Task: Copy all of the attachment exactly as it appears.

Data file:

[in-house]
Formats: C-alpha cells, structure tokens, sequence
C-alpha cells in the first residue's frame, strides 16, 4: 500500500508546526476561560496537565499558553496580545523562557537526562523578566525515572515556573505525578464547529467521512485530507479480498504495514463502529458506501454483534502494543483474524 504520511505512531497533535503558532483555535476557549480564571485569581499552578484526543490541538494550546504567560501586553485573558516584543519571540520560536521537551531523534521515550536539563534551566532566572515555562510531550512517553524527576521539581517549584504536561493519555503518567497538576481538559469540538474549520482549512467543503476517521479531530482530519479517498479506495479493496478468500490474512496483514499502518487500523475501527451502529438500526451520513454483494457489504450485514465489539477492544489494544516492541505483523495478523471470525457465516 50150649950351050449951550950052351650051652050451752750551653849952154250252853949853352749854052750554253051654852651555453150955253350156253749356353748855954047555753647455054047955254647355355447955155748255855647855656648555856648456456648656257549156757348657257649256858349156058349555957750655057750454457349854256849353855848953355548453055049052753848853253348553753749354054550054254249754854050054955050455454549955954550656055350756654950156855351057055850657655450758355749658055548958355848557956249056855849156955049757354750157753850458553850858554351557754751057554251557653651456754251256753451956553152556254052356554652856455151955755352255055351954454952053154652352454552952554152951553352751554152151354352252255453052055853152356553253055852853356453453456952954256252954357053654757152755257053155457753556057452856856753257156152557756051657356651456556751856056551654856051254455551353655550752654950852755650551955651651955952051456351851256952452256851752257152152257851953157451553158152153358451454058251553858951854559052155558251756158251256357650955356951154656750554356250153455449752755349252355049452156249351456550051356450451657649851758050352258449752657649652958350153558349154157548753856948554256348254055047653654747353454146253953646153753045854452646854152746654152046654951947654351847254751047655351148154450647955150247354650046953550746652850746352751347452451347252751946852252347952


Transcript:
[in-house]
Formats: C-alpha cells, structure tokens, sequence
C-alpha cells in the first residue's frame, strides 16, 4: 500500500508546526476561560496537565499558553496580545523562557537526562523578566525515572515556573505525578464547529467521512485530507479480498504495514463502529458506501454483534502494543483474524 504520511505512531497533535503558532483555535476557549480564571485569581499552578484526543490541538494550546504567560501586553485573558516584543519571540520560536521537551531523534521515550536539563534551566532566572515555562510531550512517553524527576521539581517549584504536561493519555503518567497538576481538559469540538474549520482549512467543503476517521479531530482530519479517498479506495479493496478468500490474512496483514499502518487500523475501527451502529438500526451520513454483494457489504450485514465489539477492544489494544516492541505483523495478523471470525457465516 50150649950351050449951550950052351650051652050451752750551653849952154250252853949853352749854052750554253051654852651555453150955253350156253749356353748855954047555753647455054047955254647355355447955155748255855647855656648555856648456456648656257549156757348657257649256858349156058349555957750655057750454457349854256849353855848953355548453055049052753848853253348553753749354054550054254249754854050054955050455454549955954550656055350756654950156855351057055850657655450758355749658055548958355848557956249056855849156955049757354750157753850458553850858554351557754751057554251557653651456754251256753451956553152556254052356554652856455151955755352255055351954454952053154652352454552952554152951553352751554152151354352252255453052055853152356553253055852853356453453456952954256252954357053654757152755257053155457753556057452856856753257156152557756051657356651456556751856056551654856051254455551353655550752654950852755650551955651651955952051456351851256952452256851752257152152257851953157451553158152153358451454058251553858951854559052155558251756158251256357650955356951154656750554356250153455449752755349252355049452156249351456550051356450451657649851758050352258449752657649652958350153558349154157548753856948554256348254055047653654747353454146253953646153753045854452646854152746654152046654951947654351847254751047655351148154450647955150247354650046953550746652850746352751347452451347252751946852252347952